Fresh Fish is Our Passion

Your Guide to Seafood Preparation

With the wide variety of seafood selections, sometimes it can be hard to decide which preparation method works best with each specie. From grilled, to baked and even fried, there are countless preparation methods that are great in bringing diversity to your dinner plate.  Not sure how? Let us help you.  Below is our guide with some of our most highly prized fish in the market and the cooking methods that compliment the taste of each fish.

Types of Fish Oily or Lean

Bake

Broil

Fry

Grill

Poach

Sauté

Chilean Sea Bass Oily

X

X

X

 

 

X

Striped Bass Oily

X

 

 

 

X

 

Catfish Lean

 

 

X

 

X

X

Cod Lean

X

X

 

 

X

 

Grouper Lean

X

X

X

 

 

 

Haddock Lean

X

X

 

 

X

 

Halibut Oily

X

X

 

 

X

 

Marlin Lean

X

X

 

 

 

 

Mahi-Mahi Lean

X

X

 

X

 

X

Monkfish Oily

X

X

X

X

X

X

Perch. Lake Lean

X

X

 

X

 

X

Orange Roughy Lean

X

X

 

 

X

X

Pickerel Lean

X

X

X

 

 

X

Salmon Oily

X

X

 

X

X

 

Snapper (Gulf) Lean

X

X

 

X

X

X

Sole Lean

 

 

X

 

X

X

Swordfish Oily

X

X

 

X

 

 

Tilapia Lean

X

X

 

 

X

X

Trout Lean

X

X

 

X

X

X

Tuna Oily

X

X

 

X

 

 

Whitefish Oily

X

X

 

 

 

X

Scallops Lean

X

X

X

X

 

X

Cooking Methods:

Bake: All types of fish, lean and oily: fillets, steaks, roasts, and whole dressed fish.  If wrapped in foil, shellfish can also be baked.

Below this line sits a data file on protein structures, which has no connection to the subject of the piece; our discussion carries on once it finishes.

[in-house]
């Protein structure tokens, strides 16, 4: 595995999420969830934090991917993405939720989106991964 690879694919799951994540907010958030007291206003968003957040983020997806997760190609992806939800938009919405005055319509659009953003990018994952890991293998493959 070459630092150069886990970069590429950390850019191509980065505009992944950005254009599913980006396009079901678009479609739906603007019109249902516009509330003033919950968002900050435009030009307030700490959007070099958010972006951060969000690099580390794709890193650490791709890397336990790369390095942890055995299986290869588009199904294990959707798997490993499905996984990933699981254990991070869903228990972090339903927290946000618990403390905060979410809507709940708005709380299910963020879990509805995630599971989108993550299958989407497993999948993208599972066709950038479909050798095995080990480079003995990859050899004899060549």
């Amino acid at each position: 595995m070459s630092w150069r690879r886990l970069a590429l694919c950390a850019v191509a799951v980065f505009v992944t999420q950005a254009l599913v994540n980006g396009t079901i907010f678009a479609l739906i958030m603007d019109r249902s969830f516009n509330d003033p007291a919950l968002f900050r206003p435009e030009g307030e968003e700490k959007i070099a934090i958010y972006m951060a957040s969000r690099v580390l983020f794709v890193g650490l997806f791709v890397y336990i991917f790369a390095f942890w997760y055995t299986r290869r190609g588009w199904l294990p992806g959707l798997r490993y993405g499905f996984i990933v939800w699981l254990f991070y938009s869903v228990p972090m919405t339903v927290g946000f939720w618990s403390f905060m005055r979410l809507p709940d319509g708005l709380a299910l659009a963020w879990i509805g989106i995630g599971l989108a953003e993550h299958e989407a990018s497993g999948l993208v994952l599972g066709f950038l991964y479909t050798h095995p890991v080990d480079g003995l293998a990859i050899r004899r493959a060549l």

Broil: Fish Fillets at least 1” thick.  Higher fat fish like salmon or sea bass work best because they retain their moisture better, but just about any finfish or shellfish can be broiled successfully. Shellfish options include shrimp, shucked scallops, oysters, clams, and mussels.

Fry: Lean fish- fillets, portions, strips, nuggets, or whole dressed fish, shrimp scallops, clams or squid rings.

Grill:  Oily fish like tune, mackerel and salmon. Use steaks and fillets at least ½” thick, or whole dressed fish. Skin on fillets work nicely, as they hold together well.  Grill large, shell-on or shucked shellfish on skewers.

Poach: Lean fish- fillets, steaks, or whole- benefit from this moist cooking method.  Avoid poaching oily, dark-meat fish like mackerel or tuna.  Salmon is the exception here.

Sauté: Small whole fish like trout, thin skinless fillets like flounder and steaks.  Shrimp, soft shell crabs, shucked scallops and squid.  Oily fish like mackerel or salmon don’t lend themselves to this technique.

Steam:  All lean fish- fillets, steaks, small whole fish and all shellfish. Oily fish do not benefit from steaming.

Looking for more great cooking tips? Stop in our market and talk to any our of seafood experts for more information. We also provide any cooking directions necessary and delicious recipe ideas from our market chef. Stay tuned from some delicious recipes to follow.

Eat fish…Live Longer!

Euclid Fish Company

Advertisements
June 2012
M T W T F S S
« May   Jul »
 123
45678910
11121314151617
18192021222324
252627282930  

Euclid Fish Company

1-440-951-6448
%d bloggers like this: